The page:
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In a culture where almost everything is sold around “sex” whether it is toothpaste, cars, clothes, furniture, houses, or hair dye we have been misusing sexuality.  When studying and practicing The Ten Grave Precepts students of Zen are invited to take a look at their sexuality and decide what it means to them, how they use it, and how its use affects themselves and those around them.

Reb Anderson in his wonderful book Being Upright (2001) has a beautiful chapter entitled “NOTHING IS WISHED FOR: Not Misusing Sexuality.”  He talks about various ideas from sexual greed to sexual imagery, energy, and intimacy.  He describes it in one paragraph as—

. . .dancing in perfect harmony with the rhythms of our sexual passion. Eventually, the time comes when a human being appears before you as a brilliant and shinning god or goddess, acting as a mirror reflecting your wholeness.  This reflection reveals the dazzling promise of orgasmic unity and the bliss of the complete integration of your whole being (page 118).

When I read this passage it brought back to me a time many years ago when I had a lucid dream about my partner and we were both walking through a doorway, he coming from one side and me from the other.  The doorway was too small for us to pass by without touching and yet neither of us wanted to wait for the other so we both proceeded and our ethereal bodies slowly merged into one and from the top of my head to the tips of my toes I felt the energy—you might say it was a super orgasmic lucid dream from which I did not want to awaken.   But now these many years later I realized that is exactly what Reb was talking about in this chapter.  The merging of the “rhythms of our sexual passion” was “reflecting each others wholeness” and not as separate individuals but as one.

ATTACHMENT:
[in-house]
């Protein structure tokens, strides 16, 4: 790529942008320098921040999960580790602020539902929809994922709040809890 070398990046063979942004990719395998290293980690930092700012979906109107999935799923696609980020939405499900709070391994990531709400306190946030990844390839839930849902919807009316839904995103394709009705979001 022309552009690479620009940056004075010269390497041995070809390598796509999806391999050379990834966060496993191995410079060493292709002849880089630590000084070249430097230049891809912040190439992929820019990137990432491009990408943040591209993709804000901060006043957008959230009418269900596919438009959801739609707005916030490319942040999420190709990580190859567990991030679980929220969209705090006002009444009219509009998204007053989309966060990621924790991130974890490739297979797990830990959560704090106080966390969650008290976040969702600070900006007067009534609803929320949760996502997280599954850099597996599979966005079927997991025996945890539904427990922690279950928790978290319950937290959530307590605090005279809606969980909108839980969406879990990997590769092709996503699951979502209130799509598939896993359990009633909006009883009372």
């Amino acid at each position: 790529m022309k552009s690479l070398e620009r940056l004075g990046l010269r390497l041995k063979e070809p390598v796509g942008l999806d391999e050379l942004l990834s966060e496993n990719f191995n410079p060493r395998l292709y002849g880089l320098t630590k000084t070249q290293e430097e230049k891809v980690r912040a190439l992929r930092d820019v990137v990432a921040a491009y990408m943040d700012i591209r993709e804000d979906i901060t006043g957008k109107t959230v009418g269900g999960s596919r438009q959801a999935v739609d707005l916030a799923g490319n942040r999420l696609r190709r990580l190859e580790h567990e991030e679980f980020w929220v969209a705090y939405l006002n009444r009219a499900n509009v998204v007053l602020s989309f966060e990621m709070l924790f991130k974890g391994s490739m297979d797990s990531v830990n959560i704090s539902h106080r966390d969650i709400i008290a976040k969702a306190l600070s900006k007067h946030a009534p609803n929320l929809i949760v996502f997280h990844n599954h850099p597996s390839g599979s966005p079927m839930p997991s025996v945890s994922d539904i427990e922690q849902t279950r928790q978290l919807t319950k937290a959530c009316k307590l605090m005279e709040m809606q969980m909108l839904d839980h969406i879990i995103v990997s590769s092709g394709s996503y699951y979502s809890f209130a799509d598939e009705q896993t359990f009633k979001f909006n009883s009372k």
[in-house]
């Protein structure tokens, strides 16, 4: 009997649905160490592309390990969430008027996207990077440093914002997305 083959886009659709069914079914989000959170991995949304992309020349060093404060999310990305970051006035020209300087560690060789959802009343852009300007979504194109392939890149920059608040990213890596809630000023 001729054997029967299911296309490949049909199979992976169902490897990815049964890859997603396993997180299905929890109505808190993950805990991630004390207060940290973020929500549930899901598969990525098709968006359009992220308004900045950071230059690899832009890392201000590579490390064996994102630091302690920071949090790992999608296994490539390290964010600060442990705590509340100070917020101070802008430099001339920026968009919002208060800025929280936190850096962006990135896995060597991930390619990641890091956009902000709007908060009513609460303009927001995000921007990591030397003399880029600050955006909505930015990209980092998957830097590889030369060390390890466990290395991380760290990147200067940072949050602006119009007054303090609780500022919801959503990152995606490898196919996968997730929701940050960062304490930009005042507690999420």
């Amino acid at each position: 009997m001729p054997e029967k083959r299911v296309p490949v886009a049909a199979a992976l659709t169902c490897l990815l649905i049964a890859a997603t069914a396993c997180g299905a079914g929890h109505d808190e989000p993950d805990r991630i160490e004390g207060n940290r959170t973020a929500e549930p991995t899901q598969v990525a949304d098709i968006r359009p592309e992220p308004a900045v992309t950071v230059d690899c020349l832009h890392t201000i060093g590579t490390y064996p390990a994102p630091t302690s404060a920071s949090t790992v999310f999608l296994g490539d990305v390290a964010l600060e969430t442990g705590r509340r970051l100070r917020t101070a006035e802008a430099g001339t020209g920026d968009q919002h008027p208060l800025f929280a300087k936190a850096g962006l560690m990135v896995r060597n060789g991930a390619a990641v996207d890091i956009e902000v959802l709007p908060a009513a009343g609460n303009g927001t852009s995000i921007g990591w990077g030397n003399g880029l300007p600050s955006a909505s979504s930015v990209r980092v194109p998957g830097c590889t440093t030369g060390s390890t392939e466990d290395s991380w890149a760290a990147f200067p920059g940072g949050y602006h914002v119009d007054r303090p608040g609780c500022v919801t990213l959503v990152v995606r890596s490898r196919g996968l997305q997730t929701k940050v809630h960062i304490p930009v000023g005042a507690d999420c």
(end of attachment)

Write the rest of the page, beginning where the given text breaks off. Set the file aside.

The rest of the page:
This is how we are taught to live in Zen Buddhism—as “One” with everything.  Regardless of where we are or what we are doing when we focus on the person or the object not as “the other” or something “separate” from us then we are practicing the Bodhisattva way.